Leadership Development Professional & Management

5 tips to write more effective meeting minutes

As the most important person in the room apart from the chair, here are five tips any minute taker can use to improve efficiency and productivity when writing minutes.

Tips for taking minutes in a meeting
Taking minutes of a meeting can be hard

1. Be an active listener

Even if you are not taking part in the meeting and your role is to take the minutes it is important to use strong listening skills to ensure that you note the actions agreed by the participants.

Active listening is a valuable technique to use when you have been tasked with taking minutes. Active listening allows you to clarify and double check with the chair or key participants that you have understood what has been agreed and what they would like you to include in the minutes.

It can be awkward to interrupt people during a meeting to clarify your understanding, however by positioning the request as a question i.e ‘just to ensure this is what has been agreed could you just summarise the points for me?’  Identify yourself to the group at the beginning, so they can see you signal if you need spellings, details etc.

2. Sit as close as possible to the chairperson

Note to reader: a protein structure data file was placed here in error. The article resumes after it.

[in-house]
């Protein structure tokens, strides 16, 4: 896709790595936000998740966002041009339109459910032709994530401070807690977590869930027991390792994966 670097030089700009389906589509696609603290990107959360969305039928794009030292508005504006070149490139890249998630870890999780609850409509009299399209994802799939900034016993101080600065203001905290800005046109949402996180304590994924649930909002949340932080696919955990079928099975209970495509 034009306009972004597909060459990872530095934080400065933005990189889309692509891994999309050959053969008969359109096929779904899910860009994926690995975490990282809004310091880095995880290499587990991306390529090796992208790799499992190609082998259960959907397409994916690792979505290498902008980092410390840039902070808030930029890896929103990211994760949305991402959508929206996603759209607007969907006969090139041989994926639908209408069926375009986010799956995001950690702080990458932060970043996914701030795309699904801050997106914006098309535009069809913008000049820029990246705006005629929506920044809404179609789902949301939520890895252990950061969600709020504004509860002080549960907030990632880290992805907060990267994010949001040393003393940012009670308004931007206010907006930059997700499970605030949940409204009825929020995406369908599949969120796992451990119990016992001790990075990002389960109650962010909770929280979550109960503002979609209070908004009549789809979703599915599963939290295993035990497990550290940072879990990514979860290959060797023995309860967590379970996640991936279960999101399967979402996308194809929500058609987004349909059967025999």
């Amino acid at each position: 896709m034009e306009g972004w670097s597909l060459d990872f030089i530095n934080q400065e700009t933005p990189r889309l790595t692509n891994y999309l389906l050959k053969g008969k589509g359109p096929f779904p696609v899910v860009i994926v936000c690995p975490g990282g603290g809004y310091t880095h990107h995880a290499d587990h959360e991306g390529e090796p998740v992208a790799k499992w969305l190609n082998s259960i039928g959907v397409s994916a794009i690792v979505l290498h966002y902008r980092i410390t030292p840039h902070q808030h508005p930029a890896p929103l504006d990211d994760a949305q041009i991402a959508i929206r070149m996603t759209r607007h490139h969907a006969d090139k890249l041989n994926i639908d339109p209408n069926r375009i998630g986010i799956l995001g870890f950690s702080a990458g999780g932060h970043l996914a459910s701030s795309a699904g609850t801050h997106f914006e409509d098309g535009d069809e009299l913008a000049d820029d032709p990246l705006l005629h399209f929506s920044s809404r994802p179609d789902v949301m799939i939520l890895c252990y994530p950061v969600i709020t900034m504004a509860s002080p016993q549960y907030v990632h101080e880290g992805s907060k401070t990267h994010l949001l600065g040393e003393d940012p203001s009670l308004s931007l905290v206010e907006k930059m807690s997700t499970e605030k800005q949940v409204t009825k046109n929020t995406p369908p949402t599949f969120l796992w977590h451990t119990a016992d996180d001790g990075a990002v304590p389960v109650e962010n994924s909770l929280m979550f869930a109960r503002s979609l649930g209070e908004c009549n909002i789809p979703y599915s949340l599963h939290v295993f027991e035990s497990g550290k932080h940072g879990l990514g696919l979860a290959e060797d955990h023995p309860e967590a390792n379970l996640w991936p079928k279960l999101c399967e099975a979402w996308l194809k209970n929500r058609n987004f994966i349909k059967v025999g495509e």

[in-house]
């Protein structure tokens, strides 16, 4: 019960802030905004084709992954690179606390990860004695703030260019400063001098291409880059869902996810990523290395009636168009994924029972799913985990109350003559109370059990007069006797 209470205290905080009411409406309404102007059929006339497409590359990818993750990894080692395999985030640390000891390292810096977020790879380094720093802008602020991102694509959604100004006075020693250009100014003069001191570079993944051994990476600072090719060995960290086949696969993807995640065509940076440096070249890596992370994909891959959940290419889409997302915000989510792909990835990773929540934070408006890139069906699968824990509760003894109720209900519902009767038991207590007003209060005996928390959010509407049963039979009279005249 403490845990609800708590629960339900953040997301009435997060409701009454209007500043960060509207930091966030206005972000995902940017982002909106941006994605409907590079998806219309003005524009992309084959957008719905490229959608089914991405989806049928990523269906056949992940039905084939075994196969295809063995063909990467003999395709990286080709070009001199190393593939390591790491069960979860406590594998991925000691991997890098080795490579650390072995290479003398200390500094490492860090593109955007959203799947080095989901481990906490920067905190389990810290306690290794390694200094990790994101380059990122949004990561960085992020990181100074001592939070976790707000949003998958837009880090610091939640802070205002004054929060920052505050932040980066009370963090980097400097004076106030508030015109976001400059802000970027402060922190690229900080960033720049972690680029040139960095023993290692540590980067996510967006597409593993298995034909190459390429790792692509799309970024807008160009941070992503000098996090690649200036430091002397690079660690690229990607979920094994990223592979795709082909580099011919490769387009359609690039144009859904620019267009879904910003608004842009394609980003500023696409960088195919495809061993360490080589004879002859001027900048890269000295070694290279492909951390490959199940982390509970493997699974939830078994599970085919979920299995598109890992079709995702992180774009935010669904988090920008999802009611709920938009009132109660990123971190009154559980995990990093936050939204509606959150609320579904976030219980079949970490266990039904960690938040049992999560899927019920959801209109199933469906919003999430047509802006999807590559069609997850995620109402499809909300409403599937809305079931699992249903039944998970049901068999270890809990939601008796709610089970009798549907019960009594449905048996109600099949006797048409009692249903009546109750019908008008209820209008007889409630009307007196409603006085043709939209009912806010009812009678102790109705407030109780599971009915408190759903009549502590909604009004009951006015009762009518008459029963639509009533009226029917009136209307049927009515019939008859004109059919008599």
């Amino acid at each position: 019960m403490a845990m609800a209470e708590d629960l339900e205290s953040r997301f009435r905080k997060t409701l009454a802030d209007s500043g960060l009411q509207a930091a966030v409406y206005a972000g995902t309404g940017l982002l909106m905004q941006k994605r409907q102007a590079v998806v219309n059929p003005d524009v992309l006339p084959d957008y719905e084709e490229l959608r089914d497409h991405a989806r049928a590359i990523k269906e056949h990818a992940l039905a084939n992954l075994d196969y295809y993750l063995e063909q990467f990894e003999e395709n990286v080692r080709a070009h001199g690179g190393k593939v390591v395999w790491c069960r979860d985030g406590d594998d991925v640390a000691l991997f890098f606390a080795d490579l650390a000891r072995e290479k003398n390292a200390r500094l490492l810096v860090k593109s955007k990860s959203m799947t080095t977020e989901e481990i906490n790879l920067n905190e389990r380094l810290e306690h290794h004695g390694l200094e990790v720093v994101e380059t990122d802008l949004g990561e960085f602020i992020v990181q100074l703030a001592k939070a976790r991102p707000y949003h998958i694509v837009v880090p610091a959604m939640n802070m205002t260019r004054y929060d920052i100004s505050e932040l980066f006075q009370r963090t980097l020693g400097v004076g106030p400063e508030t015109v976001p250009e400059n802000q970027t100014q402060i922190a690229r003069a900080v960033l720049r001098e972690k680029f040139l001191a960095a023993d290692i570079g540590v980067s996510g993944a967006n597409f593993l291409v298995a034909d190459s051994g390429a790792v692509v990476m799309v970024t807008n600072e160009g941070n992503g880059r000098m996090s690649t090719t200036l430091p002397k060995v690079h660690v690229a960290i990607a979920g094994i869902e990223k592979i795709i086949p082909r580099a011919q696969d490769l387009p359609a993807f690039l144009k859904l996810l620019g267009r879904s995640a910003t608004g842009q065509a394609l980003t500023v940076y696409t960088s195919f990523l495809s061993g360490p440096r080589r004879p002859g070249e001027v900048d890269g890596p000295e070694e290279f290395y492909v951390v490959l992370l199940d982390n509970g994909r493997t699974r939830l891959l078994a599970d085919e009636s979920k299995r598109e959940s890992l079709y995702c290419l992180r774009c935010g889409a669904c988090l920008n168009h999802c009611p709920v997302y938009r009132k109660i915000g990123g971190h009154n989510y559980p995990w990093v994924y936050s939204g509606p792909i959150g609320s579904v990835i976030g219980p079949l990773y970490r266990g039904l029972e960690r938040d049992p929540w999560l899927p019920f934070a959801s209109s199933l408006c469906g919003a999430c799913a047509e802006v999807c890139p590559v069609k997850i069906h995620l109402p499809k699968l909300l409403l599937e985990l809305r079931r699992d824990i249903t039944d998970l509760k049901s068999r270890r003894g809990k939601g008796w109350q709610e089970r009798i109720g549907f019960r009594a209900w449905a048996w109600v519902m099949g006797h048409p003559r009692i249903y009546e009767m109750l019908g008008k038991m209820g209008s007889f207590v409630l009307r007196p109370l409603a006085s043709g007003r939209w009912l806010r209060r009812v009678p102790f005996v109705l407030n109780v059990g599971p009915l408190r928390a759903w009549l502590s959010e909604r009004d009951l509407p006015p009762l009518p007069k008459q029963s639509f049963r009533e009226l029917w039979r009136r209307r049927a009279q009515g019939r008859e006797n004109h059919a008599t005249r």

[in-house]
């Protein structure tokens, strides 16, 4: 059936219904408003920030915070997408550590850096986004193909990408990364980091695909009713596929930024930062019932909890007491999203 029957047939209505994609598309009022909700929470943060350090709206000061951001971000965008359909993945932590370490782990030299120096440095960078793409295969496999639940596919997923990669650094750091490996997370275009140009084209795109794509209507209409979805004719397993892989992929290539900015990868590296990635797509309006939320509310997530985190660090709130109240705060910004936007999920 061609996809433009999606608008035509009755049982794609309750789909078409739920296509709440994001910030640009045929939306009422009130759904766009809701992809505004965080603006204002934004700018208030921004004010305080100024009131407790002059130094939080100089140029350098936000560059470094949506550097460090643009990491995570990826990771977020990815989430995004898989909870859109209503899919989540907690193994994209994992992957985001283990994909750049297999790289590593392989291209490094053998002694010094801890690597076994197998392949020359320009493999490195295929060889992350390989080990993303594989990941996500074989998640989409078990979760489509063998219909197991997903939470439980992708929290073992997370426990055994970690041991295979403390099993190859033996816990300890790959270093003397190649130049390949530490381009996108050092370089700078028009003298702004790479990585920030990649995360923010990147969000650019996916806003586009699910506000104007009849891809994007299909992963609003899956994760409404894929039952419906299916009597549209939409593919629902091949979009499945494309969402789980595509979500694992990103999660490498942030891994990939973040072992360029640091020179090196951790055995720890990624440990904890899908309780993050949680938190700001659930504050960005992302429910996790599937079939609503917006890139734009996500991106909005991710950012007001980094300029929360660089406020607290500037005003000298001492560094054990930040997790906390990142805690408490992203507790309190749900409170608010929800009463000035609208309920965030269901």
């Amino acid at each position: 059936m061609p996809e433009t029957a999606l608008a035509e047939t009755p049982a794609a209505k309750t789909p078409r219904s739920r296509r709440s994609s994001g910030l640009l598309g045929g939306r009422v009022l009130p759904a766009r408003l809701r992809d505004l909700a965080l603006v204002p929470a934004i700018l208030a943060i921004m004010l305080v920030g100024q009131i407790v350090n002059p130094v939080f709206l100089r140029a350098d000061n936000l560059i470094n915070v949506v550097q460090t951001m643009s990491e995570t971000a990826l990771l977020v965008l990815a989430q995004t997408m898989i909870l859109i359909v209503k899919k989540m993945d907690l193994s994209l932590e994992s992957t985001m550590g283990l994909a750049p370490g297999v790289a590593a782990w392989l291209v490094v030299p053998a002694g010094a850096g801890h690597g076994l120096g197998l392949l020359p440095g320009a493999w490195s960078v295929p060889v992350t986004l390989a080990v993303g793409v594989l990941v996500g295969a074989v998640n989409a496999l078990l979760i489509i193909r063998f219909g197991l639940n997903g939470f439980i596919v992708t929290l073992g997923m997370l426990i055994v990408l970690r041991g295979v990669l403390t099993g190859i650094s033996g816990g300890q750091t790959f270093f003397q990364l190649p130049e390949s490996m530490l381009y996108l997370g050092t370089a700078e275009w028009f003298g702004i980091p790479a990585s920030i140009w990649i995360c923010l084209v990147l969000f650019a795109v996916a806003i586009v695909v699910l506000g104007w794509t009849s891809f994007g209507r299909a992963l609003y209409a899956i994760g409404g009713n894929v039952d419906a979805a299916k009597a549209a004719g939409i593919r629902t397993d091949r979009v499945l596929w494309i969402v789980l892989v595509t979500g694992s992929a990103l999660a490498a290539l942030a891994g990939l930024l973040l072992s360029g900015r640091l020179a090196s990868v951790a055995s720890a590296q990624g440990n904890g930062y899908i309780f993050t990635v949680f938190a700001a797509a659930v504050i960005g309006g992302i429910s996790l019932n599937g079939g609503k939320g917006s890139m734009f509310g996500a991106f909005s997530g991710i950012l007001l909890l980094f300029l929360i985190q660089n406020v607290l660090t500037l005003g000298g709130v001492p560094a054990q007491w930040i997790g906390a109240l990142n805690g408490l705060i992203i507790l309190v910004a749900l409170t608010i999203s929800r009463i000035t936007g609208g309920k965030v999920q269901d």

You’re more likely to hear what they say, of course and, if necessary, double check what was stated or agreed upon, too. By incorporating the position and focus of the chair to the meeting, it helps the Chair both lead and stay on point as much as it helps you to record accurately what has been said.

3. Write up the minutes as soon as possible

Obviously, the longer you wait to write up the minutes after the meeting has finished, the more likely you are to forget what happened. Use key words and try to get an overall picture of what was presented or use quick drawings, since the mind remembers images more.

4. Take minutes on your Laptop

Some still take minutes in their notebook and after the meeting write up the notes on their laptop. It might take a little practice, but taking your laptop and writing the minutes on your qwerty keyboard can save you a lot of time afterwards. If you’re worried about missing any of the key points agreed during the meeting you could use a recording device as long as you double check with the participants that they have no objections.

You may also want to use a specialist software programme to improve the speed of your touch typing.

5. Don’t put your feelings in the minutes

Minutes are a legal document to record a summary of the actions taken and agreed upon. The minute taker should remain objective and not give their opinion in the minutes. For example, they should not write “John made an excellent point about…”

In the past the stenographer or minute taker would use shorthand. New ways of taking minutes and saving you time are available through our course Minutes Writing Course, which helps you with the objective of recording the specifics: actions and time frames.

By Jacob Ahmadzai

Helping businesses improve performance with proven learning and development solutions. London based with a global reach.